What's On in Lane Cove

When What Where Contact
Monday 3 April

Meditation – Happy Mind, Happy Life!

Weekly meditation Monday evenings from 3rd April 2017 to 20th February following Theme 2 of the 16 Guidelines, 'How We Act’. Note, there will be no session on Monday 24th April. The 16 Guidelines come from the inspirational values and principles that the great 7th century Tibetan King, Songtsen Gampo, introduced to his people - methods and tools "to make life better". They played a crucial part in changing Tibet from a warlike nation into a civilization renowned for its peace and serenity. The 16 Guidelines are an excellent framework for improving your own life, as well as providing tools for helping others. Includes brief instructions and guided meditations - suitable for new and seasoned meditators. Come any week. 6.30pm - 7.30pm (Cost: free) Manly Meditation Group (www.vajrayana.com.au) About the Facilitator Phil Hunt has taken part in Tibetan Buddhist meditation retreats and teachings in Tibet, Nepal, India, USA, Australia and elsewhere and has lead meditation classes for many years.
Aboriginal Heritage Office, 1 Pittwater Rd, Manly Phil Hunt, 9976 1687 or aho@northernbeaches.nsw.gov.au
Wednesday 5 April

Guringai Festival Meeting

AHO attends Guringai Festival Meeting
Manly Not Open to the Public
Tuesday 23 May

AHO will be Presenting During Video Conferencing

The AHO will be working with the MEC to present a Video Conferencing session to go out to Schools
All over Not Open to the Public
Friday 26 May

National SORRY Day

National Sorry Day is a very significant day for Australia’s Aboriginal and Torres Strait Islander peoples, and particularly for Stolen Generations survivors. The idea of holding a ‘Sorry Day’ was first mentioned as one of the 54 recommendations of the Bringing them home Report, which was tabled in Parliament on 26 May 1997. This report was the result of a two year National Inquiry into the forcible removal and of Aboriginal and Torres Strait Islander children from their families, communities and cultural identity. This removal and separation was carried out under Federal, State and Territory laws and policies from the 1800s to the 1970s. http://aiatsis.gov.au/news-and-events/events/national-sorry-day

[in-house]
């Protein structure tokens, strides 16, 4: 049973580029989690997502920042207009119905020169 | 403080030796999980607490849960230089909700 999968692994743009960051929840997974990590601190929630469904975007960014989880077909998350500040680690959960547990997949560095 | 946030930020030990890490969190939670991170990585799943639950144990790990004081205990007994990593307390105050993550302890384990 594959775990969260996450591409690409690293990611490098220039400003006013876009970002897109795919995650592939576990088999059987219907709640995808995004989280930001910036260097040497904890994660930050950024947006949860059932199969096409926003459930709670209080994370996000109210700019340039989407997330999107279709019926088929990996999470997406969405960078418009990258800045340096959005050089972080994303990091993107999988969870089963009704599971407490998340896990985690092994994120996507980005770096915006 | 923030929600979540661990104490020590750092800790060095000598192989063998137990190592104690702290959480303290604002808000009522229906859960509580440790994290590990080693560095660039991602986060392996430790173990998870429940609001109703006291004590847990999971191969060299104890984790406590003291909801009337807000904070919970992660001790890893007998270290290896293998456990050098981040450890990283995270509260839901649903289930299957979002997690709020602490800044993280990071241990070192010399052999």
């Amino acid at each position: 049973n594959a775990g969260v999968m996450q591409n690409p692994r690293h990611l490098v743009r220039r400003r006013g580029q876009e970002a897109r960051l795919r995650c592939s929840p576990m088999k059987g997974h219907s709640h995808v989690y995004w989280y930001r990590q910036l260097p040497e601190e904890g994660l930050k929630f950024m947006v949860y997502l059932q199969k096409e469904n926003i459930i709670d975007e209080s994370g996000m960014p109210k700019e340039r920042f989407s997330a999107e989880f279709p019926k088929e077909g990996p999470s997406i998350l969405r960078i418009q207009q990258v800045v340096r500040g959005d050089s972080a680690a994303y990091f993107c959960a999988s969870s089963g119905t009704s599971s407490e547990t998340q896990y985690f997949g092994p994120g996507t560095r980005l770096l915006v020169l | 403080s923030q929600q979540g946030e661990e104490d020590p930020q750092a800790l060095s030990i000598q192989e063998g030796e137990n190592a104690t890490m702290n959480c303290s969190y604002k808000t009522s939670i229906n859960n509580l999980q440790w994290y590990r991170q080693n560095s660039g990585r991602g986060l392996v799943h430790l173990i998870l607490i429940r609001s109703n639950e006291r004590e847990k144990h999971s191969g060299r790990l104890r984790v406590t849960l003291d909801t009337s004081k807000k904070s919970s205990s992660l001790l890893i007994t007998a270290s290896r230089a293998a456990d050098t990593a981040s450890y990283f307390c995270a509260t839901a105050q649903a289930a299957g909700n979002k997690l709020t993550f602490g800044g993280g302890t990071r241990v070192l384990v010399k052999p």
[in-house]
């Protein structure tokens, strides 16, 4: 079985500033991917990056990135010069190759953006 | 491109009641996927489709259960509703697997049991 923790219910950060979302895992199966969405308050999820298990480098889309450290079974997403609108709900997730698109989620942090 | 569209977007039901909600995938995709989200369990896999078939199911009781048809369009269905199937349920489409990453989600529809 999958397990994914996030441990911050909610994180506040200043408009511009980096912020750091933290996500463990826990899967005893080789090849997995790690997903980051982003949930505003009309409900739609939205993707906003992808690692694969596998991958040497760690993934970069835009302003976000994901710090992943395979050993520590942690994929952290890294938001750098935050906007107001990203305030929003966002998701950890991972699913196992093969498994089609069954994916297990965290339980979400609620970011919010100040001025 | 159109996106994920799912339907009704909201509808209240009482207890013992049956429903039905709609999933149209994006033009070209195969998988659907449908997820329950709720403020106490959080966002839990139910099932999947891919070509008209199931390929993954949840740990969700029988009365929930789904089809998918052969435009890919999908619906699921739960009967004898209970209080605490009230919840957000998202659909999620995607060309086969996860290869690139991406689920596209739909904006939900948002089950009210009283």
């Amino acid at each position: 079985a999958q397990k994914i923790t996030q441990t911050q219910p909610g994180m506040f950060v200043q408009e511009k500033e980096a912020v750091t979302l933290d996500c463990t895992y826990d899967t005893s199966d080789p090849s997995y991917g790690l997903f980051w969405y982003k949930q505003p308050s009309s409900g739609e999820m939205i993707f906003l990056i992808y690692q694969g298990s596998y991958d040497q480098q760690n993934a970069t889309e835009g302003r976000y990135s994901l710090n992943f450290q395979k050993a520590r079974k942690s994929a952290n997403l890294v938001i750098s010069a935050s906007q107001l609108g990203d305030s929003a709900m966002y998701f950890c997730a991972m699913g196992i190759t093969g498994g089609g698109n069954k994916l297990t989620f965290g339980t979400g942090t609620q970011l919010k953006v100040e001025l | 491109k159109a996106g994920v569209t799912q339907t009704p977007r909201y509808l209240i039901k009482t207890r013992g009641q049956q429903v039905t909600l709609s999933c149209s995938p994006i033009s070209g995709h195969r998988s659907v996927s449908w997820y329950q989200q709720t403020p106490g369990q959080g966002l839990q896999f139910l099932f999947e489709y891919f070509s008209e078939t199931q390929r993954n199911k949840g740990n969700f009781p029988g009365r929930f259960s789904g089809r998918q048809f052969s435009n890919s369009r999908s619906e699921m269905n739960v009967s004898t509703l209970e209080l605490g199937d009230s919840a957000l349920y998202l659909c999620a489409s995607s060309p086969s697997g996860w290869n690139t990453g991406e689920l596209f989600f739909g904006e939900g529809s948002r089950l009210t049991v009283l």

Friday 26 May

Beginning of the 2017 Guringai Festival

The beginning of the 2017 Guringai Festival which is an annual celebration of indigenous culture and heritage, starting in May with National Sorry Day and running until the end of NAIDOC Week in July. Welcome to another year of celebrating First Australian culture and heritage in the Northern Sydney region. Welcome to the Guringai Festival 2017, we are still here and we are still going strong! Once again we have a long list of activities that commemorate, celebrate and create spaces and places for those important conversations to be had. We invite you to come along; attend a concert; film night, forum, art exhibition or bush walk, which has all been created for you and your families enjoyment. Once again, welcome to this years Guringai Festival. Keep your eyes open for our program and poster which will feature an Artwork from one of the Primary Age children in the area of the festival  
Northern Sydney Region / Access Program
Thursday 1 June

AHO is the MC for Lane Cove Children’s Voices of Reconciliation

The AHO will be the MC for the Children from 5 to 7 schools who participate in the Childrens Voices of Reconcilaition
Lane Cove Plaze Amy Wilson Lane Cove Council
Saturday 24 June

AHO Walks with Lane Cove Council for the Guringai Festival

The AHO will be leading a guided walk in the Lane Cove area. This will be followed by a Bush Tucker Lunch
Sunday 2 July

NAIDOC WEEK – Our Languages Matter

2017 National NAIDOC Theme - Our Languages Matter The importance, resilience and richness of Aboriginal and Torres Strait Islander languages will be the focus of national celebrations marking NAIDOC Week 2017. NAIDOC Week runs from the  2nd July to the 9th July The 2017 theme - Our Languages Matter - aims to emphasise and celebrate the unique and essential role that Indigenous languages play in cultural identity, linking people to their land and water and in the transmission of Aboriginal and Torres Strait Islander history, spirituality and rites, through story and song. Some 250 distinct Indigenous language groups covered the continent at first (significant) European contact in the late eighteenth century. Most of these languages would have had several dialects, so that the total number of named varieties would have run to many hundreds. Today only around 120 of those languages are still spoken and many are at risk of being lost as Elders pass on
Nationally Events held across Australia are open to the public